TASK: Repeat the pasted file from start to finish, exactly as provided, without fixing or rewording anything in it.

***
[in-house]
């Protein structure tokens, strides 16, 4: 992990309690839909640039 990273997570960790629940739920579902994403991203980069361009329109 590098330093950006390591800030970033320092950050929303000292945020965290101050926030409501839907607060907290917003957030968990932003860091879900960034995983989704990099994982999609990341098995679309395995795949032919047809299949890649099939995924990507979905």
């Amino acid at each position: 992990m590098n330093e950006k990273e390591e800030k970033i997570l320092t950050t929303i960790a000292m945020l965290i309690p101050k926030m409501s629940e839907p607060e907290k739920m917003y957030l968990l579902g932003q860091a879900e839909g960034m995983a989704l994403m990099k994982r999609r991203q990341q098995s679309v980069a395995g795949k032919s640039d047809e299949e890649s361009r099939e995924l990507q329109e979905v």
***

[in-house]
């Protein structure tokens, strides 16, 4: 992990309690839909640039 990273997570960790629940739920579902994403991203980069361009329109 590098330093950006390591800030970033320092950050929303000292945020965290101050926030409501839907607060907290917003957030968990932003860091879900960034995983989704990099994982999609990341098995679309395995795949032919047809299949890649099939995924990507979905």
């Amino acid at each position: 992990m590098n330093e950006k990273e390591e800030k970033i997570l320092t950050t929303i960790a000292m945020l965290i309690p101050k926030m409501s629940e839907p607060e907290k739920m917003y957030l968990l579902g932003q860091a879900e839909g960034m995983a989704l994403m990099k994982r999609r991203q990341q098995s679309v980069a395995g795949k032919s640039d047809e299949e890649s361009r099939e995924l990507q329109e979905v």